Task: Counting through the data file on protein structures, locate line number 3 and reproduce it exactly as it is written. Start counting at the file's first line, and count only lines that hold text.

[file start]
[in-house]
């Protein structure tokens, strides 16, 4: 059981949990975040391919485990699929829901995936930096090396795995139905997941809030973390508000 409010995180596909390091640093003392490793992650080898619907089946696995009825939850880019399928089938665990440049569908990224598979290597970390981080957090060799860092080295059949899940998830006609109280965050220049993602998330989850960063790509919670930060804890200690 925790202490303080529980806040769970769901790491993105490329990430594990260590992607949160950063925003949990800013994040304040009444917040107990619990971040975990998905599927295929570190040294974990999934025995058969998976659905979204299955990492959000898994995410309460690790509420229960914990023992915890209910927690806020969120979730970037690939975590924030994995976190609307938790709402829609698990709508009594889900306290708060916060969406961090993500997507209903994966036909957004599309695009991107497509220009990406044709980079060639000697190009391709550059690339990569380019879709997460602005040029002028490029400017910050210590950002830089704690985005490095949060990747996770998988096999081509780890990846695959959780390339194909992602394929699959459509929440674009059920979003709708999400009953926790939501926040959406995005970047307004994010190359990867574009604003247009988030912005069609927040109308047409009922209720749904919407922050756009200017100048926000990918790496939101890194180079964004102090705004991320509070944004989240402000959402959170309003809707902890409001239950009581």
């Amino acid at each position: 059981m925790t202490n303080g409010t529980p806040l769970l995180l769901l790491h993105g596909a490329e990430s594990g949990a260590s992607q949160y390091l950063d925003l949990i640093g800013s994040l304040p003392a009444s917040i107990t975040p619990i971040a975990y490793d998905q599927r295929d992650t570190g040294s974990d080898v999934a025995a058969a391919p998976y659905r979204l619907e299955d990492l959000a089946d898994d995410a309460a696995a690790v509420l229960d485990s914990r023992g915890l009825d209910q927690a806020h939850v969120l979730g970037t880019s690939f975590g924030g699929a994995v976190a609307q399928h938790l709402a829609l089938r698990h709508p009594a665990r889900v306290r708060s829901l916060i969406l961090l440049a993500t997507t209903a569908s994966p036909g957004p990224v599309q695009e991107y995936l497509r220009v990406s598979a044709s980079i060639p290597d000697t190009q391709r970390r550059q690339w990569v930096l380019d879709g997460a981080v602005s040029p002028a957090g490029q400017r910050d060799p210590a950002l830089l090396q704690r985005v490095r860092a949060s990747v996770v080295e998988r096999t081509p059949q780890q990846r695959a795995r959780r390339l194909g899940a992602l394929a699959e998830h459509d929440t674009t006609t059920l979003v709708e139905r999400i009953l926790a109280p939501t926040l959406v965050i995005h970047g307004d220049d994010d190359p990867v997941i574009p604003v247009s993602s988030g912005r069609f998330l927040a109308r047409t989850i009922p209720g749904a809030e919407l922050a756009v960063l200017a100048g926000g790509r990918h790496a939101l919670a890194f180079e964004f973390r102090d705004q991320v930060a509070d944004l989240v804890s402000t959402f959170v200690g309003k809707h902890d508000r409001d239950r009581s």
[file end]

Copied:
């Amino acid at each position: 059981m925790t202490n303080g409010t529980p806040l769970l995180l769901l790491h993105g596909a490329e990430s594990g949990a260590s992607q949160y390091l950063d925003l949990i640093g800013s994040l304040p003392a009444s917040i107990t975040p619990i971040a975990y490793d998905q599927r295929d992650t570190g040294s974990d080898v999934a025995a058969a391919p998976y659905r979204l619907e299955d990492l959000a089946d898994d995410a309460a696995a690790v509420l229960d485990s914990r023992g915890l009825d209910q927690a806020h939850v969120l979730g970037t880019s690939f975590g924030g699929a994995v976190a609307q399928h938790l709402a829609l089938r698990h709508p009594a665990r889900v306290r708060s829901l916060i969406l961090l440049a993500t997507t209903a569908s994966p036909g957004p990224v599309q695009e991107y995936l497509r220009v990406s598979a044709s980079i060639p290597d000697t190009q391709r970390r550059q690339w990569v930096l380019d879709g997460a981080v602005s040029p002028a957090g490029q400017r910050d060799p210590a950002l830089l090396q704690r985005v490095r860092a949060s990747v996770v080295e998988r096999t081509p059949q780890q990846r695959a795995r959780r390339l194909g899940a992602l394929a699959e998830h459509d929440t674009t006609t059920l979003v709708e139905r999400i009953l926790a109280p939501t926040l959406v965050i995005h970047g307004d220049d994010d190359p990867v997941i574009p604003v247009s993602s988030g912005r069609f998330l927040a109308r047409t989850i009922p209720g749904a809030e919407l922050a756009v960063l200017a100048g926000g790509r990918h790496a939101l919670a890194f180079e964004f973390r102090d705004q991320v930060a509070d944004l989240v804890s402000t959402f959170v200690g309003k809707h902890d508000r409001d239950r009581s």